Swine Flu

Yeah: Looks Like I Got It!

I’ve been out of the office for the better part of a week, and am even farther behind on email and other work than usual. Last Thursday I drove with a friend to Reno, where we were both speakers at the Mensa “gathering” put on by a friend of ours there. I’ll have more to say about that later, but my talk went very well.

We drove back Sunday, through a couple of snow storms and a sand storm in the Utah desert, and again straight through — I only took over at the wheel for a few hours. (My medic buddy Norm is a road warrior!)

Monday I could feel my allergies flaring up from what I figured was a combination of the sand storm and heavy winds at home, but by Monday evening I realized that no, it was a virus that I picked up in Reno; we were at the biggest hotel there, and I was around a lot of people.

By Tuesday I was whacked by it: fever, body aches, horrible fatigue, and the most alarming of all: shortness of breath — the flu. The current presumption in North America right now is that if you have flu this early in the season, you most likely have Swine Flu. (And I did get the regular “seasonal” flu shot last month….)

Not Avoiding the Term

And yes, I am going to call it “Swine Flu” rather than the “H1N1 flu virus” — mostly because I refuse to bow to the panicking pork industry’s pandering to public ignorance. Yeah, some people actually think they might get “swine flu” by eating pork. It doesn’t happen like that, of course, but pork producers are having their own fever, body aches, and shortness of breath over it, and demand everyone say “H1N1” instead.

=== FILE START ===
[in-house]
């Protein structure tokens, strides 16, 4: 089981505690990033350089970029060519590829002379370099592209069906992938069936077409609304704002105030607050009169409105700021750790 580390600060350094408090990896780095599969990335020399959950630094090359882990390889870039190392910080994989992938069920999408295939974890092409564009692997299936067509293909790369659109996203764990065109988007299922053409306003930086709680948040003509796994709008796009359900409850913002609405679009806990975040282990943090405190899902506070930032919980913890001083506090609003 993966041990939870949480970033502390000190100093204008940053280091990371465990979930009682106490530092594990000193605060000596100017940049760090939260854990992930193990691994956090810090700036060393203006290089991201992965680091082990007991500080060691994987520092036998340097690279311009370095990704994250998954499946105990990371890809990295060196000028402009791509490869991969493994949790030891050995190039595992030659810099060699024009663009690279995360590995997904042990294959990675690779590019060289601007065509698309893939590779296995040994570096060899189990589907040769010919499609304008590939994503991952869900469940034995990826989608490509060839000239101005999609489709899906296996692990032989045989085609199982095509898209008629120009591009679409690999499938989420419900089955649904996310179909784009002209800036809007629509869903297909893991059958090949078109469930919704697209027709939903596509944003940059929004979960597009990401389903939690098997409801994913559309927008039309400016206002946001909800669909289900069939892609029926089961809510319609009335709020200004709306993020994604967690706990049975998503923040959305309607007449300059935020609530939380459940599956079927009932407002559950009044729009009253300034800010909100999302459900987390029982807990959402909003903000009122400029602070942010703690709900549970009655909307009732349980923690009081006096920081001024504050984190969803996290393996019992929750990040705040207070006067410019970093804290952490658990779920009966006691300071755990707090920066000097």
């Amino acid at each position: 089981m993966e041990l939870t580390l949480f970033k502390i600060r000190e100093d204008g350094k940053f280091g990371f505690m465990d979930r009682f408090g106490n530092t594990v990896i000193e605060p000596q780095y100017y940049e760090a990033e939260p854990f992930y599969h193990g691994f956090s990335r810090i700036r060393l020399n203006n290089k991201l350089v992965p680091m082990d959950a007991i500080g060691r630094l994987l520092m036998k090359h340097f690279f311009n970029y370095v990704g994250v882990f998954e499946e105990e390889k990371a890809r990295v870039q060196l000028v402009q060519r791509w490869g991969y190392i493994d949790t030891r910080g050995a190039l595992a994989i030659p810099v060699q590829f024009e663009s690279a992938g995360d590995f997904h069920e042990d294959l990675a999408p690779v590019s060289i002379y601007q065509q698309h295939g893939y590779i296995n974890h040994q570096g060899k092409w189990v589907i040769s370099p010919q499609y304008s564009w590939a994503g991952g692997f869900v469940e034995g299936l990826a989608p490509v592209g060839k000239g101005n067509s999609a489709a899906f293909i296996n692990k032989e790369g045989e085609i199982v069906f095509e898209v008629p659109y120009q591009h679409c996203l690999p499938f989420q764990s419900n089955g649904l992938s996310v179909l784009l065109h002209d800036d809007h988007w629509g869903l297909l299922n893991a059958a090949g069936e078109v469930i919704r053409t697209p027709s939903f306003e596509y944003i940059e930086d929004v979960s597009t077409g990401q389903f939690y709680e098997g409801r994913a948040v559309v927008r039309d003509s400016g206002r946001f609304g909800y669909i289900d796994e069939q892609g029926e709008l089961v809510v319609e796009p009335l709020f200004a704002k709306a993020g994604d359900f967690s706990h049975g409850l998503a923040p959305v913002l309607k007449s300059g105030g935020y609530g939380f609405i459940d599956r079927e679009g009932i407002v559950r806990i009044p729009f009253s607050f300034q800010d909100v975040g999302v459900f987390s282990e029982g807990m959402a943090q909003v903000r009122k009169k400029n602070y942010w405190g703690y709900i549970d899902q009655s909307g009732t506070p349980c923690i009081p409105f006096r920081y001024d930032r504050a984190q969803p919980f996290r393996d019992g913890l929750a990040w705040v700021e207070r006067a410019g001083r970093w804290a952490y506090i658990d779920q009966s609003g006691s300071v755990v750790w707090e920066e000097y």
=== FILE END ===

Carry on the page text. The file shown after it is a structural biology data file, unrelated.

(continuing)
Pfui, as Nero Wolfe liked to say. The only way you could get influenza from pork is to eat infected pig meat raw, and that’s already considered a completely unhealthy thing to do.

And really: do any of you (outside the doctors!) have any idea what “H1N1” even means? Some of you may — I do, in part because I was on our county’s pandemic disease disaster planning committee two years ago after the Bird Flu, and I took the trouble of looking it up so I’d understand it.

Flu: Types vs Strains

“I love you, future bacon!” — how swine flu spreads. (No, not really!)

There are three common types: A, B, and C. [In 2012, a new type was identified that was dubbed D.]

Type A is most common, and crosses between humans and animals. Type B almost exclusively infects humans, and mutates more slowly, so it’s easier to build immunity until it mutates again, which means there are pretty much never pandemics. Type C is much less common still. So most of the time, the medical community is talking about Type A.